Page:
The flood waters eventually began to recede. In anticipation, Noah sent out a raven, which kept flying back and forth. He subsequently dispatched a dove, which returned to the ark. After waiting seven more days, the patriarch again set out the dove. This time it returned with a freshly plucked olive leaf! “Then Noah knew that the water had receded from the earth” (8:11). After seven more days, he released the dove a third time, and it did not return—confirming his appraisal.

Then the patriarch built an altar to the Lord, and sacrificed upon it. Figuratively speaking, “The Lord smelled the pleasing aroma and said in his heart: ‘Never gain will I curse the ground because of man, even though every inclination of his heart is evil from childhood.’”

God confirmed his intent with the patriarch, and chose the rainbow as a reminder. This was presumably because it resembled a bow lifted high overhead, as signifying peace. Then the Lord God declared, “This is the sign of the covenant I have established between me and all life on the earth.” So it was that a tragic event concluded on a promising note.

* * *  

 

 

TOWER OF BABEL

 

“Now the whole world had one language and a common speech” (Gen. 11:1). How are we to reconcile this with the prior admission that they employed multiple languages (cf. 10:5, 20, 31)? “Students of ancient and modern languages are well acquainted with the phenomenon of a lingua franca, a medium of communication among representatives of different speech groups. At various times in antiquity, Sumerian, Babylonian, Aramaic, and Greek each served in this capacity.”8

“Come,” they admonished one another, “let us build ourselves a city, with a tower that reaches to the heavens, so that we may make a name for ourselves and not be scattered over the face of the earth.” “The people wanted to avoid being scattered over the earth by establishing their own power base without any regard for God. A city enables a mass of people to live together in a small area, and it offers an environment far less dominated by the vicissitude of nature.”9

Their erection of a tower recalls an African story concerning when the High God decided to relocate, since humans either deliberately or unintentionally offended him. Accordingly, the mother of men suggested that a tower be built—which would extend into the heavens. However, the builders soon ran out of tiles. She then counseled them to take tiles off the bottom the pile and put them on top. At this, the whole structure came tumbling down.

They then decided that there was nothing that could be done about the matter, but they must wait to see if the High God would return. This, moreover, would provide a convincing rationale for the Lord’s gracious initiative, and helps explain its ready acceptance by the populace. 

Now the Lord God came down to observe what was transpiring. While a metaphorical expression, it seems in the form of sarcasm. In particular, that which seemed such a grandiose project was actually so minuscule that the Lord had to draw near to make out what was going on.

In this regard, “As the heavens are higher than the earth, so are my (God’s) ways higher than your (man’s) ways and my thoughts than your thoughts” (Isa. 55:9). This was complicated not simply because of man’s finiteness but fallen condition. As a result, life became badly distorted.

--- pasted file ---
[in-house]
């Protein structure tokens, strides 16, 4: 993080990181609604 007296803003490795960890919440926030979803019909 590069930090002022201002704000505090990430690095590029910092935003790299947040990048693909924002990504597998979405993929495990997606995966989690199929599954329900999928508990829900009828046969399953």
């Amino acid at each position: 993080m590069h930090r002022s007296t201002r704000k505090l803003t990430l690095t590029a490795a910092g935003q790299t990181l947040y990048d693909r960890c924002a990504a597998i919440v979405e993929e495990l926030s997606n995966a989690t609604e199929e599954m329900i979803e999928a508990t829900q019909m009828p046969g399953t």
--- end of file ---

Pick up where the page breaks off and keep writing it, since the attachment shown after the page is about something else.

In order to frustrate their perverse intent, the Almighty decides to confuse their language and thereby disrupt their social cohesion. In greater detail, differing languages separate people, so that uncertainty and mistrust are cultivated. In this instance, the common enterprise faltered and came to an end. The people were scattered, in keeping with the Lord’s expressed intent that they should inhabit the whole earth.

God had better things in store for mankind. This would be evidenced in the call of Abram, as a means of reaching out to a deviant people. A seemingly inconsequential event in the course of ancient history would thus have a profound influence. 

Accordingly, our attention is drawn to those assembled for the celebration of Pentecost. There was suddenly a sound which resembled “a violent wind from heaven and filled the whole house where they were sitting. They saw what seemed to be tongues of fire that separated and came to rest on each of them. All of them were filled with the Holy Spirit and began to speak with tongues as the Spirit enabled them” (Acts 2:2-4).

There were at the time Jews dwelling from the diaspora present. “Utterly amazed,” they inquired: “Are not all these men who are speaking Galileans? Then how is it that each of us hears them in his own native language?” It seems eminently clear that the intent was to describe this critical event in salvation history as a reversal of the drama that unfolded concerning the Tower of Babel.

Thus are we reminded of the critical importance of factoring the Lord into life’s equation. The failure to do so is calculated to end in disaster. In this regard, Jesus rhetorically inquires: “What good will it be for a man if he gains the whole world, yet forfeits his soul? Or what can a man give in exchange for his soul?” (Matt. 16:26). The answer is little or nothing. So we would conclude that The Hound of Heaven is bent on a fortuitous mission.

* * *

 

 

RETROSPECT AND PROSPECT